Trial Search Results

Sequenced Treatment Effectiveness for Posttraumatic Stress

Individuals with PTSD are more likely to engage in unhealthy behaviors such as tobacco use, drug use, alcohol misuse, and have high rates of morbidity/mortality. PTSD negatively impacts marriages, educational attainment, and occupational functioning. Some patients with PTSD can be successfully referred to specialty mental health clinics, but most patients with PTSD cannot engage in specialty care because of geographical, financial and cultural barriers and must be treated in primary care. However, policy makers do not know the best way to treat PTSD in primary care clinics, especially for patients who do not respond to the initial treatment choice. There are effective treatments for PTSD that are feasible to deliver in primary care. These treatments include commonly prescribed antidepressants and brief exposure-based therapies. However, because there are no head-to-head comparisons between pharmacotherapy and psychotherapy in primary care settings, primary care providers do not know which treatments to recommend to their patients. In addition, despite high treatment non-response rates, very few studies have examined which treatment should be recommend next when patients do not respond well to the first, and no such studies have been conducted in primary care settings.

This trial will be conducted in Federally Qualified Health Centers and VA Medical Centers, where the prevalence of both past trauma exposure and PTSD are particularly high. The investigators will enroll 1,400 primary care patients. The investigators propose to 1) compare outcomes among patients randomized to initially receive pharmacotherapy or brief psychotherapy, 2) compare outcomes among patients randomized to treatment sequences (i.e., switching and augmenting) for patients not responding to the initial treatment and 3) examine variation in treatment outcomes among different subgroups of patients. Telephone and web surveys will be used to assessed outcomes important to patients, like self-reported symptom burden, side-effects, health related quality of life, and recovery outcomes, at baseline, 3 and 6 months. Results will help patients and primary care providers choose which treatment to try first and which treatment to try second if the first is not effective.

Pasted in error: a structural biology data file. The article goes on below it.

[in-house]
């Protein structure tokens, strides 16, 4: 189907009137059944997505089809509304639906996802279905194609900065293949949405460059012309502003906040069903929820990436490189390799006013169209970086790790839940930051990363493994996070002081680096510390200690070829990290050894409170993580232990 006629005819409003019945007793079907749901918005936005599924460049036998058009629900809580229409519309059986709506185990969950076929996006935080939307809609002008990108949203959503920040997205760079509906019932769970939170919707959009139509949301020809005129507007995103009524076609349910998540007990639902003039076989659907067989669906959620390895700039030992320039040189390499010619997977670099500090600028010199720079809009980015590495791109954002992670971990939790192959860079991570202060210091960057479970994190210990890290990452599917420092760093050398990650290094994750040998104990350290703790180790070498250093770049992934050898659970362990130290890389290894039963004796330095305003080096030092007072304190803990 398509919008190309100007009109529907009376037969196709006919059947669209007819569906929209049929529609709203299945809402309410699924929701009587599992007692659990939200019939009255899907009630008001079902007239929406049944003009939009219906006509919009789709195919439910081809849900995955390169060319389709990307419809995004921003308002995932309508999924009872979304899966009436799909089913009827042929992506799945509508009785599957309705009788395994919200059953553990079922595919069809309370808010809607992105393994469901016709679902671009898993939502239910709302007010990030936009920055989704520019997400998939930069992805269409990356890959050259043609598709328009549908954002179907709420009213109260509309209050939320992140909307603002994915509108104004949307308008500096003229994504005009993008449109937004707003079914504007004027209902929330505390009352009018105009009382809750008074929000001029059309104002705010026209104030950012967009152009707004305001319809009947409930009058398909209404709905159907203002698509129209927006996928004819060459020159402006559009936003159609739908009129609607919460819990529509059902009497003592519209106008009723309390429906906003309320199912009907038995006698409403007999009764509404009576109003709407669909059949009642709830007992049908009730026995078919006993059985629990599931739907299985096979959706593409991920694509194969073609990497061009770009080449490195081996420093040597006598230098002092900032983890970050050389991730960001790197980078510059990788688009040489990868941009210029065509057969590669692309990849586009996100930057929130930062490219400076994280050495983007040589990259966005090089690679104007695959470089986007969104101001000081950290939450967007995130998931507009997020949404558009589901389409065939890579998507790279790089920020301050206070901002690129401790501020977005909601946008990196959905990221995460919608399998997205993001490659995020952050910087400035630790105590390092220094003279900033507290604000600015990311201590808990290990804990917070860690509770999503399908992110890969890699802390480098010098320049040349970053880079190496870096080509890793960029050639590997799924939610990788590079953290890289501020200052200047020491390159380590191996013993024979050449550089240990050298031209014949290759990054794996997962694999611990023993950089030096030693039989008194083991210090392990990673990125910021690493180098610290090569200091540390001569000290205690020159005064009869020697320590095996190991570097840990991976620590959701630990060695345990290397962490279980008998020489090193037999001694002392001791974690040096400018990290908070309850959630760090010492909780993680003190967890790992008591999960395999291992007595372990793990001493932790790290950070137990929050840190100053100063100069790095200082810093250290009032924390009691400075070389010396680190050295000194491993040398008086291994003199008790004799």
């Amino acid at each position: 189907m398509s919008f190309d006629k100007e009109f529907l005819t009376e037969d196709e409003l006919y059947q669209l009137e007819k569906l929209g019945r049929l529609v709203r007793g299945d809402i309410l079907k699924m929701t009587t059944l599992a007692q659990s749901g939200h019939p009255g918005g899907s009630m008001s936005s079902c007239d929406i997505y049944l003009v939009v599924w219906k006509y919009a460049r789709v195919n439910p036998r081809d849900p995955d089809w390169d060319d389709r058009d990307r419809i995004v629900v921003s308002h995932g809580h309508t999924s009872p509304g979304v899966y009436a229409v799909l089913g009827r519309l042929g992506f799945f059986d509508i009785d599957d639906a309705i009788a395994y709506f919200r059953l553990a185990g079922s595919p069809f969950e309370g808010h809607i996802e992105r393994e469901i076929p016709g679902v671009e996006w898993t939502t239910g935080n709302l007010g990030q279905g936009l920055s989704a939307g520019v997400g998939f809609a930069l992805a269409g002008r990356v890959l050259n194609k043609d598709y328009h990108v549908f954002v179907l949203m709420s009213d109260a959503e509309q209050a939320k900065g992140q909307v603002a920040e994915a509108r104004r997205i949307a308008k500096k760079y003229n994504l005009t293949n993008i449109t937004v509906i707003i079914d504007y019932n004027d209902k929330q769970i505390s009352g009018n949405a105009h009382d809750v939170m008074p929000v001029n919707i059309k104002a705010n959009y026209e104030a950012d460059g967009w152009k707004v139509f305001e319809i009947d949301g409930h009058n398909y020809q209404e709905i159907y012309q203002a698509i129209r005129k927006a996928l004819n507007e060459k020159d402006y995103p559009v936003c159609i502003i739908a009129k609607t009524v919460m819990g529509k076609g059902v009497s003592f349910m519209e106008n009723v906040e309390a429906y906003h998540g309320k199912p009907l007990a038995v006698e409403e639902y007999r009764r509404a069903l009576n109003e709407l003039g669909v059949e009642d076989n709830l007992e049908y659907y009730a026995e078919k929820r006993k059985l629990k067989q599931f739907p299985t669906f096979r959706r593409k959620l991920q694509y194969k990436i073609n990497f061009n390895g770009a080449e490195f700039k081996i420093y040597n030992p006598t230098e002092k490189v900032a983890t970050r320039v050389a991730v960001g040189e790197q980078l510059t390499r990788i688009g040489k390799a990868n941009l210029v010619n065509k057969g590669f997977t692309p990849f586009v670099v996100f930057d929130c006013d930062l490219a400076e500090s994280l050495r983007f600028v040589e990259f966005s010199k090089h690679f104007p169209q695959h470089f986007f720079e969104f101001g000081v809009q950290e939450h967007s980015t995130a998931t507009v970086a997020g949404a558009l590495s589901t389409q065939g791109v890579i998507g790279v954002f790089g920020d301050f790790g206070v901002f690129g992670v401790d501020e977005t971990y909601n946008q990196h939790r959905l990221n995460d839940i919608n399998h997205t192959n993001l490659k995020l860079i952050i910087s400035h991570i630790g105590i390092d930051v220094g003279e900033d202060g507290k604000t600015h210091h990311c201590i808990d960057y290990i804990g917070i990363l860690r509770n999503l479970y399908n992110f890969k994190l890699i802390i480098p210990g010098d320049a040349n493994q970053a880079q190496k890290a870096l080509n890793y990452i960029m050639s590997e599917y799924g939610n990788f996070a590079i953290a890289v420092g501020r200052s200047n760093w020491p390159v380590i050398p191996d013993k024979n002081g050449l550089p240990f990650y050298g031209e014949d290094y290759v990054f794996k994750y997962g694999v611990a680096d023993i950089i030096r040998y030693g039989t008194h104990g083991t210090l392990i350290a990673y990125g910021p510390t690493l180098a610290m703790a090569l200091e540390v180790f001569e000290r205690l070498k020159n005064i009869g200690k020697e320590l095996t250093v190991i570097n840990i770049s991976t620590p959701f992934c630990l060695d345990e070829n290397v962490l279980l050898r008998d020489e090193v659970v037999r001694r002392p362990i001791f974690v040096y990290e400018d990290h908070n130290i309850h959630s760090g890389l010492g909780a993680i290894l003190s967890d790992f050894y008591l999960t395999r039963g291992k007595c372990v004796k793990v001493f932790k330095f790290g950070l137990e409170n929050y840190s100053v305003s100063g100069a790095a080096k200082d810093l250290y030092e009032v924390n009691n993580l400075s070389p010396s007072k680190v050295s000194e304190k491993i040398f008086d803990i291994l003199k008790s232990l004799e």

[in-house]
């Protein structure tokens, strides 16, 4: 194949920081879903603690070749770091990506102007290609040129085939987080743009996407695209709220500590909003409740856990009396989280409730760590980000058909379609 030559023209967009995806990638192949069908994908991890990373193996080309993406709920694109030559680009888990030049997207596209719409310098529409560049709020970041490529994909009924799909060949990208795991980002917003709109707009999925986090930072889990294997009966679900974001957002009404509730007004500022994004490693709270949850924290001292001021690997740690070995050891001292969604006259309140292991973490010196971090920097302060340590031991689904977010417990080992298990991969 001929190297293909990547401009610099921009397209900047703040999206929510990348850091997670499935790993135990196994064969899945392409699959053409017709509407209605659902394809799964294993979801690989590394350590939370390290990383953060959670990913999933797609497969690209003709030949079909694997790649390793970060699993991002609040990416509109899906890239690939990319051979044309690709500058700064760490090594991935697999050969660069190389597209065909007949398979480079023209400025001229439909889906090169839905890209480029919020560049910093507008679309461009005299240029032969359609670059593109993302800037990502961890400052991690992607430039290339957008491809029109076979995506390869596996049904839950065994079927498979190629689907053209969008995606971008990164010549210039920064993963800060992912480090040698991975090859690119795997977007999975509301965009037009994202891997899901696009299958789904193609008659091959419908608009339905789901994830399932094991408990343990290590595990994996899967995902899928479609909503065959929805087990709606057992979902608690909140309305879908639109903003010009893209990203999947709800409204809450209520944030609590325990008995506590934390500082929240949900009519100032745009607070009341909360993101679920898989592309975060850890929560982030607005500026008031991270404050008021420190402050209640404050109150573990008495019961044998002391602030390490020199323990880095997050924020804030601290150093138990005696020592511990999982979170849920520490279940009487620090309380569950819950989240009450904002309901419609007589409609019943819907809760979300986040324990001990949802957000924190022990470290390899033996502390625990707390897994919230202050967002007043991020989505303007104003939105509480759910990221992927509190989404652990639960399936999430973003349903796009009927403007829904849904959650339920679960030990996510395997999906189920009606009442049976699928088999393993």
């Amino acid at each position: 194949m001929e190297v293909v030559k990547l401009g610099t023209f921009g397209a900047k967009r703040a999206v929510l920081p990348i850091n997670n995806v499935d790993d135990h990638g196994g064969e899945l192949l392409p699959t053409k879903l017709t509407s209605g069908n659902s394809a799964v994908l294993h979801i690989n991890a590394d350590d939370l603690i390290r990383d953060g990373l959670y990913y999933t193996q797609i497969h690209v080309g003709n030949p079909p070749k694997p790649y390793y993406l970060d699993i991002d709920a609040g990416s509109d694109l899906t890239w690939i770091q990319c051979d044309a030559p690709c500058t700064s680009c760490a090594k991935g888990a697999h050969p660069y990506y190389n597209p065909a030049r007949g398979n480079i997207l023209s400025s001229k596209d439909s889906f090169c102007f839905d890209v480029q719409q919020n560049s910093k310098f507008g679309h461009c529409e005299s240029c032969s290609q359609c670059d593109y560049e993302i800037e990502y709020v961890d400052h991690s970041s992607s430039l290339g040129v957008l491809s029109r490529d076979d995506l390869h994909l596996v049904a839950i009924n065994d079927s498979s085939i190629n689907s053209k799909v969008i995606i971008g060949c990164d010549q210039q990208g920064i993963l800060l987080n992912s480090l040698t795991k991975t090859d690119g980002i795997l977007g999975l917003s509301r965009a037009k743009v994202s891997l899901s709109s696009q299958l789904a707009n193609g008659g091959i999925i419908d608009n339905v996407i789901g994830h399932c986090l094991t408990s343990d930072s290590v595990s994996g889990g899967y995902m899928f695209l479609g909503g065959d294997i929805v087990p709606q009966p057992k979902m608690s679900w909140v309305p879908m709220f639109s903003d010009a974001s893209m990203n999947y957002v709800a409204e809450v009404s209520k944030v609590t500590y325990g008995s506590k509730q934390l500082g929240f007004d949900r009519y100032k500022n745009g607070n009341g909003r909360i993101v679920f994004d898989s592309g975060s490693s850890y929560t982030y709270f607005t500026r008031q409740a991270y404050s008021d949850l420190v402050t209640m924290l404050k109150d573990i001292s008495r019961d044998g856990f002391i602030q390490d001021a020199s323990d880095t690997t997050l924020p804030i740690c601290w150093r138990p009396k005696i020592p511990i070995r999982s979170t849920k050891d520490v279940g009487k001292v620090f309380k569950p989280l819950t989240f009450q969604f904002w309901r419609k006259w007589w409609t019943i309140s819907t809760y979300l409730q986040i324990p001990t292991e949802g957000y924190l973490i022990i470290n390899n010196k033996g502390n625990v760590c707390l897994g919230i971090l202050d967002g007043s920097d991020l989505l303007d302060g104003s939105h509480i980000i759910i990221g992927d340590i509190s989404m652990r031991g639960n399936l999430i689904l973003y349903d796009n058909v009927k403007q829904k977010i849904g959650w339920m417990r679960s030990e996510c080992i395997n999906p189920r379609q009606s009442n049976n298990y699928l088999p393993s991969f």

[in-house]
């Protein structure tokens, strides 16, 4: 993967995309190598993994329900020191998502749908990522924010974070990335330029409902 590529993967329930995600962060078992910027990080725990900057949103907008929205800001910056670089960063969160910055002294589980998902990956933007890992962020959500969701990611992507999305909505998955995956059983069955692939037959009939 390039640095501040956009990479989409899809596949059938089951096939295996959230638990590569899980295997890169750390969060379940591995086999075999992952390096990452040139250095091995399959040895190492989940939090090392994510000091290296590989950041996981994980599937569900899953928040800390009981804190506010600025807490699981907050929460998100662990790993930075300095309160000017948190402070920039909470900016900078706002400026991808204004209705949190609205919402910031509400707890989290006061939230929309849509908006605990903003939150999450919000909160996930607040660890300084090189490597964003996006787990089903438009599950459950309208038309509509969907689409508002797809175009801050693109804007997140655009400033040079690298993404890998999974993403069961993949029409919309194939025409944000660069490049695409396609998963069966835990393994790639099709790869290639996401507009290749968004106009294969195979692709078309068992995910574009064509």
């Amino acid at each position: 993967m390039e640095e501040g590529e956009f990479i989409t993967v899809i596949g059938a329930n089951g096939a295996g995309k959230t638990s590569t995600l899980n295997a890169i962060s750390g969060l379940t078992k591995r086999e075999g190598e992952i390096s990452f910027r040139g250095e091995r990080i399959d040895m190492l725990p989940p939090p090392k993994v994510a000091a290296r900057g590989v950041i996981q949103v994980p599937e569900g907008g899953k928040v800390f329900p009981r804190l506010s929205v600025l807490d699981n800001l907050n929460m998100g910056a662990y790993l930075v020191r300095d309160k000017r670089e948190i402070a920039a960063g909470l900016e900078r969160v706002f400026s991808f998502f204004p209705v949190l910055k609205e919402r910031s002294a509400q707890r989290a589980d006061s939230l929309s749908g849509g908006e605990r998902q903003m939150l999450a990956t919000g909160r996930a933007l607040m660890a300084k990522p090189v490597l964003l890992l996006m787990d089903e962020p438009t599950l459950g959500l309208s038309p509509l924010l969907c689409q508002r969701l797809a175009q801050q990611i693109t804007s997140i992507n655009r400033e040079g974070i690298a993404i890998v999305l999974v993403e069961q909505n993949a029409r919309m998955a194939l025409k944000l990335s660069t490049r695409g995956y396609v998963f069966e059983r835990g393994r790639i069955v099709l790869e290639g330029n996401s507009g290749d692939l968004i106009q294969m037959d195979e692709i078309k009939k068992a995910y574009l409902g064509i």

Stanford is currently not accepting patients for this trial.

Lead Sponsor:

University of Washington

Collaborator: Stanford University

Stanford Investigator(s):


  • Drug: Selective serotonin reuptake inhibitor
  • Drug: Serotonin-norepinephrine reuptake inhibitor
  • Behavioral: Written Exposure Therapy


Phase 4


Inclusion Criteria:

   - Screen positive for PTSD (PC-PTSD>=3 AND PCL>=33)

   - Screen positive for trauma (Brief Trauma questionnaire)

Exclusion Criteria:

   - Diagnosis of schizophrenia, schizoaffective disorder, bipolar disorder or dementia

   - Current prescription of venlafaxine

   - Change in any psychotropic prescription in the past 2 months

   - A scheduled specialty mental health appointment or preference for specialty mental
   health care

   - Pregnant

   - Terminally ill

   - Prisoner

   - Unable to communicate in English or Spanish

   - <18 years of age

   - Impaired decision making capacity

Ages Eligible for Study

18 Years - N/A

Genders Eligible for Study


Not currently accepting new patients for this trial

Contact Information

Stanford University
School of Medicine
300 Pasteur Drive
Stanford, CA 94305
Not Recruiting